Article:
Grant launches economic project here

Comment: Off

For more than 100 years, the Fostoria Area Chamber of Commerce has been actively promoting civic progress and business growth in the tri-county area.
In an effort to increase support for area small businesses, the chamber applied for and received a Rural Community Development Initiative Grant through WSOS from the U.S. Department of Agriculture, Rural Development.
Entitled Economic Empowerment Project, the grant allows WSOS to provide help to small rural communities for business and economic development efforts.
Through the grant, the Fostoria Area Chamber of Commerce will host a small business roundtable from 12-1:30 p.m. Friday at the Fostoria Learning Center, 342 Perry St.
The idea, according to chamber/small business Director Sarah Stephens-Krupp, is to gather information and find needs in an effort to better support existing businesses.
“We would like small business owners and managers to come to the roundtable so that we can find out what their current needs are and how the community could better support them,” she said. “We’re looking for common themes in what those needs are so that the chamber can begin to meet those immediate needs and make plans to address long-term needs.”
The chamber was awarded the grant in December 2016 with meetings beginning in January 2017.
The main goal, according to Krupp, is to gather as much information as possible on the needs of area small businesses to ensure their longevity while also creating an environment conducive to more small business startups.
“We want to ensure that our local small businesses are successful,” Krupp said. “We are looking for new ways we can help support our small businesses so they can be successful and grow and reinvent. We want to create a climate in our community that supports small business startups.”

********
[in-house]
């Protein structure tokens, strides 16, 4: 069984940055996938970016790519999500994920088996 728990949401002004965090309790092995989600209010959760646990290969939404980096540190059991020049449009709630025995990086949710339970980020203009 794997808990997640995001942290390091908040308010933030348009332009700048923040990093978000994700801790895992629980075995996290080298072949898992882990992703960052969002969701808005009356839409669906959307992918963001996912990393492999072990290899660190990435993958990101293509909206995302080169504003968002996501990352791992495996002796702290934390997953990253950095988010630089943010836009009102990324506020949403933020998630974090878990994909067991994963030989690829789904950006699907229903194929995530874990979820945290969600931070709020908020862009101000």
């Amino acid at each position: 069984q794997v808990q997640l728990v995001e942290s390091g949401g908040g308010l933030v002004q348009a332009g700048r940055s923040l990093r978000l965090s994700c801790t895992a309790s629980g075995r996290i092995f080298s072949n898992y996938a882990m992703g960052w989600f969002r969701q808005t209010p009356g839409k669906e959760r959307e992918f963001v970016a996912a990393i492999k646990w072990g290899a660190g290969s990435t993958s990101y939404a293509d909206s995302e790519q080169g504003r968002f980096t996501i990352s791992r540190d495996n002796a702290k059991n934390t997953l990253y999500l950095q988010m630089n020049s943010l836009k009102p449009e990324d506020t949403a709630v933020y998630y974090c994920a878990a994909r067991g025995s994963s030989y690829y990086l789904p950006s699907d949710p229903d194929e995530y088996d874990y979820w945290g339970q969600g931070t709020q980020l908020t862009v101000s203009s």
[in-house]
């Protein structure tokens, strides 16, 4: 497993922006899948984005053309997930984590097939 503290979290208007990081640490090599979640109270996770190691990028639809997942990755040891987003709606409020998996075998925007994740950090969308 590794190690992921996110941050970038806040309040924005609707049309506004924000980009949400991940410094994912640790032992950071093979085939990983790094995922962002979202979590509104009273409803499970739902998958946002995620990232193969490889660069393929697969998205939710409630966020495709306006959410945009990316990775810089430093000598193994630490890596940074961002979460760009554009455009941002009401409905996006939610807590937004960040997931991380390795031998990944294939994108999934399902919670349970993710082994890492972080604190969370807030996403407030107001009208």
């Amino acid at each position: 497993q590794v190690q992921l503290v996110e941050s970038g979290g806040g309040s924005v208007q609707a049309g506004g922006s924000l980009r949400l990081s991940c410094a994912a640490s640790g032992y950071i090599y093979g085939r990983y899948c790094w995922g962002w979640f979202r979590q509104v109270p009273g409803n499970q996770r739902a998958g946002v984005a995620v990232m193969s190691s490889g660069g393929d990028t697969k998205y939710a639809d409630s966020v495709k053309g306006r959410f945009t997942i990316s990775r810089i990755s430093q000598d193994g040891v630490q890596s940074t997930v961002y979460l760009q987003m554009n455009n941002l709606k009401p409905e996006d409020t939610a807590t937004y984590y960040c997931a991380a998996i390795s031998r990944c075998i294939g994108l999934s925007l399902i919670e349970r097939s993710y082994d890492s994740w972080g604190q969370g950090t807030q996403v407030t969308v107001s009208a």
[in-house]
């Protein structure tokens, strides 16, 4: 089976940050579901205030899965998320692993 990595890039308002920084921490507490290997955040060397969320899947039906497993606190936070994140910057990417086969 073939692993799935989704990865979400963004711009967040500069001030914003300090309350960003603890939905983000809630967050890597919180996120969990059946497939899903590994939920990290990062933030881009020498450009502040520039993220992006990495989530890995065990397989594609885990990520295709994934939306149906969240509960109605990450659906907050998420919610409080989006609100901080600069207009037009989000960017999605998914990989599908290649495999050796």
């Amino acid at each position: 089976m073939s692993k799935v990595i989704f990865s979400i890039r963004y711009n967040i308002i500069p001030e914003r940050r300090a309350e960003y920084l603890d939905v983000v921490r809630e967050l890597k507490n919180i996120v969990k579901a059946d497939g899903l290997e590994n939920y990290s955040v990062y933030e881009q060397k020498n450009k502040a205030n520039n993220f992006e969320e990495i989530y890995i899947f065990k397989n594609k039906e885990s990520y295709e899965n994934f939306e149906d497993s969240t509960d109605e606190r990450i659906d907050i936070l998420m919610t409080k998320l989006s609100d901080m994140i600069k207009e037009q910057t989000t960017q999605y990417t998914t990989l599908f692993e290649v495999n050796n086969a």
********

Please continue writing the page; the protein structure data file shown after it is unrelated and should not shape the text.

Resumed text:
Fostoria is one of eight communities across the state participating in the grant. The other communities include Toronto, Columbiana, Carrollton, Sebring, Minerva, Lodi and Wellsville.
Also available through the grant is short-term business coaching. WSOS has hired a business consultant, Hrishue Mahalaha, managing partner of Innovation Economy Partners, to provide free coaching for area business owners and managers.
Those interested will be put in touch with Mahalaha, who will sit with business owners and managers to discuss problem areas within the business as well as analyze the business situation and provide feedback on ways to improve.
Krupp said Mahalaha will provide a general review of business operations as well as short- and long-term initiatives for the business, refine and develop better business plans and identify resources and support services for owners.
The coaching opportunity will be further discussed at the roundtable event Friday.
This portion of the grant expires at the end of the year; however, the grant itself is a 2- to 3-year process.
“Once we start gathering information and identifying needs, we’ll develop and implement programs with this grant,” Krupp said. “It hinges on this first year as we go out and access the community and its needs and decide how we want to move forward and address the identified needs.”
Mahalaha will facilitate Friday’s roundtable, leading the discussion, providing business owners with a setup of what they hope to accomplish, getting their input on their current needs and how they can be better supported and pointing them in directions of available local, regional and state resources.
“It’s critical we get people to come (to the roundtable) Friday so we can gather viable information,” Krupp said. “We hope they can come and tell us what their needs are so we can develop ways to meet those needs.”
For more information or to RSVP, call 419-435-0486 or email



About the Author